Dear Pet Column, Do cats get cavities?

So here is a mostly unknown feline fact: cats don’t get cavities like humans do. Instead we get something called cat tooth resorption. To add to the allure of the mysterious cat, no one really knows what causes it. But here is what you should know about it…

So think about teeth. The outermost layer above the gums is the enamel. It’s very thin, but it’s the toughest part of the tooth (another fun fact – it is the hardest substance in the body — human or feline).

The next layer takes up the most room. It’s made from a bone-like material called dentin. Inside is a very soft substance: the pulp of the tooth. A lot goes on here. It’s the rich environment that feeds and nourishes the tooth, and it serves as the tooth’s nerve center. These are the tooth’s security and alarm systems, letting its host know when something’s wrong by sending signals of sensitivity or pain.

Tooth resorption is the process where a substance is absorbed back into its surrounding tissues. Whereas a cavity occurs when erosion or decay is present, with tooth resorption the outer layers begin to be eaten away, absorbed into internal layers. In many cases, the roots reabsorb into the surrounding flesh until nothing remains but soft tissue. At this point the tooth is irreparably damaged, and there is no option but to remove it.

As resorption progresses and the nerve center is exposed, a cat can experience a lot of pain. Cats are notorious at hiding pain, so you might have to pay close attention to see this. Look for drooling, a preference for eating on one side of the mouth, or suddenly starting to swallow food whole. If your cat will let you, look at his teeth and see if you notice any red spots or holes on the tooth.

As yet the cause cat tooth resorption is undetermined, although a few studies suggest a culprit: the amount of Vitamin D in a cat’s diet. Cats cannot absorb vitamin D through their skin (all that sunbathing for nothing!) and need to get if from their food. So it is added into most cat food but unfortunately often in excess, (in some foods, up to 30 times greater than necessary!).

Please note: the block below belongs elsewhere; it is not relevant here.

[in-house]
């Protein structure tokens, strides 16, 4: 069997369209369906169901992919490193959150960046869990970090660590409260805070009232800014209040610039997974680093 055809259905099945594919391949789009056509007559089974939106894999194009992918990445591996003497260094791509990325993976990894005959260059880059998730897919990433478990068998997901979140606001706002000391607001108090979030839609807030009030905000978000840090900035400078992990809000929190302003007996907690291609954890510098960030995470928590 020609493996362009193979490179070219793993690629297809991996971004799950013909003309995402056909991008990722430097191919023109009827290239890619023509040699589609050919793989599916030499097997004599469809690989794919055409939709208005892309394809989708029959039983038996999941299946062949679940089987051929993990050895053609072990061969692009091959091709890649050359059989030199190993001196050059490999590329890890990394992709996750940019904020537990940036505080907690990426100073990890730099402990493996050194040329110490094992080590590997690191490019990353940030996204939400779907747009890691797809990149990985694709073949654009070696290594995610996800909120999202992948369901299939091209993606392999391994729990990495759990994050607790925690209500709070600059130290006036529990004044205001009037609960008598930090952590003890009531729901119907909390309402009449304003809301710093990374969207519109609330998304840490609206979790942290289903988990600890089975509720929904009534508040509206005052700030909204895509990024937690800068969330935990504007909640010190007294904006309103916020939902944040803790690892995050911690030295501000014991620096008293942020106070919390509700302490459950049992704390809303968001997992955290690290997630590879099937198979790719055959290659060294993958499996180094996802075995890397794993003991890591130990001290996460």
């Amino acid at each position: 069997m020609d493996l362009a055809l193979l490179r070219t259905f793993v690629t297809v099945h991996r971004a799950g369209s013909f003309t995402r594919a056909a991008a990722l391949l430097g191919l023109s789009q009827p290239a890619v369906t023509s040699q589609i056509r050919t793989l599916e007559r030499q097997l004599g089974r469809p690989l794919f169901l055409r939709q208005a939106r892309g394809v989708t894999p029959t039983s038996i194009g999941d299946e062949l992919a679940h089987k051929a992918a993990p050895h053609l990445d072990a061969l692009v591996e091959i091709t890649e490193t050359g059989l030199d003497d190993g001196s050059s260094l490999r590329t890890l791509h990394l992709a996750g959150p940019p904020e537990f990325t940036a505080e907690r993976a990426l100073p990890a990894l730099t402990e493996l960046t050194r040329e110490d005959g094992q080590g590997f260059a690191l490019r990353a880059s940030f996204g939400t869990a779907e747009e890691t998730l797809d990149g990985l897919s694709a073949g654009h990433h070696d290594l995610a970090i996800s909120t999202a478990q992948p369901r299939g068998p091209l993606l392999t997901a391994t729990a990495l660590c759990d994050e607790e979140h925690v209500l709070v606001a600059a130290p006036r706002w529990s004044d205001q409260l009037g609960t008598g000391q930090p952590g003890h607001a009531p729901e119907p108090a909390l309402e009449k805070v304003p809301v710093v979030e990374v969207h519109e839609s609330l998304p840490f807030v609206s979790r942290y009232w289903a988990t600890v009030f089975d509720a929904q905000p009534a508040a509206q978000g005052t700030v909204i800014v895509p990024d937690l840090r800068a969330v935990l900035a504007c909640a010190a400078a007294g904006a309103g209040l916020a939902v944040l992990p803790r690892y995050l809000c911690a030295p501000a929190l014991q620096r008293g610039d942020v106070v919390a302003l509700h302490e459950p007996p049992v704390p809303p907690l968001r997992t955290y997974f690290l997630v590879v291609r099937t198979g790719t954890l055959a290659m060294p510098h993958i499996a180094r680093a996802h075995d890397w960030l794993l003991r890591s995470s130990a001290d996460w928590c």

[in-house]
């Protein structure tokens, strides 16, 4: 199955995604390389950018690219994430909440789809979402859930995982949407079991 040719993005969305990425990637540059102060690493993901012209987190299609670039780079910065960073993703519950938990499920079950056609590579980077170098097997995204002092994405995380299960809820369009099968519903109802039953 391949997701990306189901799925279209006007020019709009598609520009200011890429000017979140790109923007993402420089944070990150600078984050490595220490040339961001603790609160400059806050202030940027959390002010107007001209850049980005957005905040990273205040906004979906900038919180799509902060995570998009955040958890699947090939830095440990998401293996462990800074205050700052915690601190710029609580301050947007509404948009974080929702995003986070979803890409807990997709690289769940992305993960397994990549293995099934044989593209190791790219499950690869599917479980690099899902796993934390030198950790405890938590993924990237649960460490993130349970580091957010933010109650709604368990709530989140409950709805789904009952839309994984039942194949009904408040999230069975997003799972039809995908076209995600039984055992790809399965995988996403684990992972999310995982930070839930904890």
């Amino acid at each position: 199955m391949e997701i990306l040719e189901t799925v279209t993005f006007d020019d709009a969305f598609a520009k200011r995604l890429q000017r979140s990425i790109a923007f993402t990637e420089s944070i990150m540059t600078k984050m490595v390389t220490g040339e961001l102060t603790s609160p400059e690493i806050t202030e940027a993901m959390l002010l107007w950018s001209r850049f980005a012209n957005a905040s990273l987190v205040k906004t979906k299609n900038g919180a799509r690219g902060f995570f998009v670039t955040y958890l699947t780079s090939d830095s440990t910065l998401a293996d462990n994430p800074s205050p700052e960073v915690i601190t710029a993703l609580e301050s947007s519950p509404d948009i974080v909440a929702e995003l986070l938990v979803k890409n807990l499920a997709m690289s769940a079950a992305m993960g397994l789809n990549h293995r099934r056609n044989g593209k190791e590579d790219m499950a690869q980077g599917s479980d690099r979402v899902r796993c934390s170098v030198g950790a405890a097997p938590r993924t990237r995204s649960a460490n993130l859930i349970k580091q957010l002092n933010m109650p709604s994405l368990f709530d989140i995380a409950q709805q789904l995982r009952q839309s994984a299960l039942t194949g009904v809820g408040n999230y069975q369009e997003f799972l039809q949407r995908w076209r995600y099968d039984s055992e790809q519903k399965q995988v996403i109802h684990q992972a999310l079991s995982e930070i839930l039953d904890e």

Currently the thought is that excessive vitamin D intake or low vitamin D serum levels can both lead to tooth resorption. To complicate matters, most pet food labels list vitamin D as a supplement, but they don’t include the amount it contains and as there’s no definitive decision on how much is good or bad it doesn’t matter anyway.

So the solution: take your cat in for dental checkups twice a year instead of just at the annual wellness exam. Attempt (heh) brushing your cat’s teeth to remove plaque, or rubbing an anti-inflammatory such as Ellagic fatty acid complex on the gums.

My name is Tango. I am a beautiful one year young female orange long hair tabby with good teeth. I am a love-bug that likes other cats just fine but loves people more. And yes, I do like tango dancing but lately have taken an interest in knitting.